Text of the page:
Difference between revisions of "Joe Frazier"

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(Awards & Recognition)
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*Recipient of [[Ring Magazine Defunct Awards|''The Ring'' Progress of the Year Award]] for 1966.
 
*Recipient of [[Ring Magazine Defunct Awards|''The Ring'' Progress of the Year Award]] for 1966.
 
*[[Ring Magazine Fighter of the Year|''The Ring'' Fighter of the Year]] for 1967, 1970, & 1971.
 
*[[Ring Magazine Fighter of the Year|''The Ring'' Fighter of the Year]] for 1967, 1970, & 1971.
*Recipient of the Boxing Writers' Association of America [[Edward J. Neil]] Award as the Fighter of the Year for 1969, 1971, & 1975 (with [[Muhammad Ali]]).
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*Recipient of the [[Boxing Writers Association of America|BWAA]] [[Edward J. Neil]] Award as the Fighter of the Year for 1969, 1971, & 1975 (with [[Muhammad Ali]]).
 
*His first [[Joe Frazier vs. Jerry Quarry (1st meeting)|fight]] with [[Jerry Quarry]] was [[Ring Magazine Fight of the Year|''The Ring'' Fight of the Year]] for 1969.
 
*His first [[Joe Frazier vs. Jerry Quarry (1st meeting)|fight]] with [[Jerry Quarry]] was [[Ring Magazine Fight of the Year|''The Ring'' Fight of the Year]] for 1969.
 
*His [[Joe Frazier vs. Muhammad Ali (1st meeting)|win]] over [[Muhammad Ali]] was [[Ring Magazine Fight of the Year|''The Ring'' Fight of the Year]] for 1971, and the fifteenth round was [[Ring Magazine Round of the Year|''The Ring'' Round of the Year]].
 
*His [[Joe Frazier vs. Muhammad Ali (1st meeting)|win]] over [[Muhammad Ali]] was [[Ring Magazine Fight of the Year|''The Ring'' Fight of the Year]] for 1971, and the fifteenth round was [[Ring Magazine Round of the Year|''The Ring'' Round of the Year]].
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*Named the eighth [[Division-By-Division - The Greatest Fighters of All-Time|greatest heavyweight of all-time]] by [[Ring Magazine|''The Ring'']] in 1998.
 
*Named the eighth [[Division-By-Division - The Greatest Fighters of All-Time|greatest heavyweight of all-time]] by [[Ring Magazine|''The Ring'']] in 1998.
 
*Named the eighth greatest heavyweight of the 20th century by The Associated Press in 1999.
 
*Named the eighth greatest heavyweight of the 20th century by The Associated Press in 1999.
 
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== Joe Frazier's Gym ==
 
== Joe Frazier's Gym ==
 
For many years, Frazier operated "Joe Frazier's Gym" in Philadelphia, Pennsylvania. It opened in 1968 as Cloverlay Gym. In 1973, Frazier bought out all the shareholders and renamed the gym. Many prominent fighters trained there, including [[Tyrell Biggs]], [[Terrance Cauthen]], [[Bert Cooper]], [[Marvis Frazier]], [[Willie Monroe]], [[James Shuler]], and [[Meldrick Taylor]]. A press release on April 2, 2008 announced that the gym was closing. Marvis Frazier said, "The gym is closed, it's over."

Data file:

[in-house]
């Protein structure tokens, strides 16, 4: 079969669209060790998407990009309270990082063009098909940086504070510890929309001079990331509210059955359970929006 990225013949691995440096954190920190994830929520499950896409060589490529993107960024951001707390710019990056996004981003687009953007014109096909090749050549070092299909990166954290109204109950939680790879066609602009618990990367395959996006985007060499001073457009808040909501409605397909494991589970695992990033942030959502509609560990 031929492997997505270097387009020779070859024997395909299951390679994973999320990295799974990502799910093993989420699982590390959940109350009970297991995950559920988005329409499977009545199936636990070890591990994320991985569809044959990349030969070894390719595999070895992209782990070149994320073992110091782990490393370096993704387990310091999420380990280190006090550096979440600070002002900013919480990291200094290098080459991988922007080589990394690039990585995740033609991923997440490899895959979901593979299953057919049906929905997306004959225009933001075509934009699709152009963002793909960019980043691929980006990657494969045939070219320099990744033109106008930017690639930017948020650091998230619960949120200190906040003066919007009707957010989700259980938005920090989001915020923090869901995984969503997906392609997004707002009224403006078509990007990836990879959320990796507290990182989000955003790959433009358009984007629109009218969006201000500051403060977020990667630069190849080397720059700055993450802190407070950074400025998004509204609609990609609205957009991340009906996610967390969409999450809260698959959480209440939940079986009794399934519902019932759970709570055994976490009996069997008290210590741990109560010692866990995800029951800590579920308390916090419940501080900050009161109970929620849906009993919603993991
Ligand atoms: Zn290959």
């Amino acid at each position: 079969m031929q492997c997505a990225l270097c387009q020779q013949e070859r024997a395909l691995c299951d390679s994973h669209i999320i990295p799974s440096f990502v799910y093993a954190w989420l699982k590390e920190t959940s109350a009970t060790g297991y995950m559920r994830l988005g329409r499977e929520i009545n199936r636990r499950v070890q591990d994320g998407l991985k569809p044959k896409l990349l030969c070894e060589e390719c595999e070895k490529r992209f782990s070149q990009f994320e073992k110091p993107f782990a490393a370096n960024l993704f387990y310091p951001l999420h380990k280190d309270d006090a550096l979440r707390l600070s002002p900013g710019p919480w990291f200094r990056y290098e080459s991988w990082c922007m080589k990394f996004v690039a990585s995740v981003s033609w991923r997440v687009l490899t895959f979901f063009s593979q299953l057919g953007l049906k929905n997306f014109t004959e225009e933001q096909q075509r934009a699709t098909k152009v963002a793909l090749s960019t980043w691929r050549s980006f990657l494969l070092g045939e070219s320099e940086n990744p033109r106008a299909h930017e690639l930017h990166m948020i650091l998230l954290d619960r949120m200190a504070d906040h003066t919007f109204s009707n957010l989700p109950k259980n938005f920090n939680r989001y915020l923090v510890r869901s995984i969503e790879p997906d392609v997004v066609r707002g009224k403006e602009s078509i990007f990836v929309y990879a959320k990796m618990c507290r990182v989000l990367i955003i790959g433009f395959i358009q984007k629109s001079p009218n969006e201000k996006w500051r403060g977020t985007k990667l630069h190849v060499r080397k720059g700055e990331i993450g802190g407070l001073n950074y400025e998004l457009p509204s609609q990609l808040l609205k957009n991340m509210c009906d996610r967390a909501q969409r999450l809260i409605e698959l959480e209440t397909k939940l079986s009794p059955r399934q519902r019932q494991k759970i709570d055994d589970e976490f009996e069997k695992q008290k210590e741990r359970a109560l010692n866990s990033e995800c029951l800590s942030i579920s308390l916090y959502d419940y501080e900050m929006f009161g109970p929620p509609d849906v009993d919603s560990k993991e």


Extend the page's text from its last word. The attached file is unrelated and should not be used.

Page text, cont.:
For many years, Frazier operated "Joe Frazier's Gym" in Philadelphia, Pennsylvania. It opened in 1968 as Cloverlay Gym. In 1973, Frazier bought out all the shareholders and renamed the gym. Many prominent fighters trained there, including [[Tyrell Biggs]], [[Terrance Cauthen]], [[Bert Cooper]], [[Marvis Frazier]], [[Willie Monroe]], [[James Shuler]], and [[Meldrick Taylor]]. A press release on April 2, 2008 announced that the gym was closing. Marvis Frazier said, "The gym is closed, it's over."

Revision as of 05:37, 1 July 2008

Joe Frazier
Frazier at the 1964 Olympics

Name: Joe Frazier
Alias: Smokin'
Birth Name: Joseph William Frazier
Born: 1944-01-12
Birthplace: Beaufort, South Carolina, USA
Died: 2011-11-07 (Age:67)
Hometown: Philadelphia, Pennsylvania, USA
Stance: Orthodox
Height: 5′ 11½″   /   182cm
Reach: 73″   /   185cm
Boxing Record: click

Trainers: Yancey Durham and Eddie Futch
Managers: Cloverlay, Inc.


Amateur Career

  • 1962, 1963, & 1964 Middle Atlantic Golden Gloves Heavyweight Champion
  • 1964 Heavyweight Gold Medalist for the United States at the Olympics in Tokyo, Japan. Results:

Professional Career

Awards & Recognition

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Joe Frazier's Gym

For many years, Frazier operated "Joe Frazier's Gym" in Philadelphia, Pennsylvania. It opened in 1968 as Cloverlay Gym. In 1973, Frazier bought out all the shareholders and renamed the gym. Many prominent fighters trained there, including Tyrell Biggs, Terrance Cauthen, Bert Cooper, Marvis Frazier, Willie Monroe, James Shuler, and Meldrick Taylor. A press release on April 2, 2008 announced that the gym was closing. Marvis Frazier said, "The gym is closed, it's over."


Preceded by:
Muhammad Ali
Stripped
NYSAC World Heavyweight Champion
1968 Mar 4 – 1970
Discontinued
Succeeded by:
N/A
Preceded by:
Muhammad Ali
Stripped
WBC Heavyweight Champion
1968 Mar 4 – 1973 Jan 22
Succeeded by:
George Foreman
Preceded by:
Jimmy Ellis
WBA Heavyweight Champion
1970 Feb 16 – 1973 Jan 22
Succeeded by:
George Foreman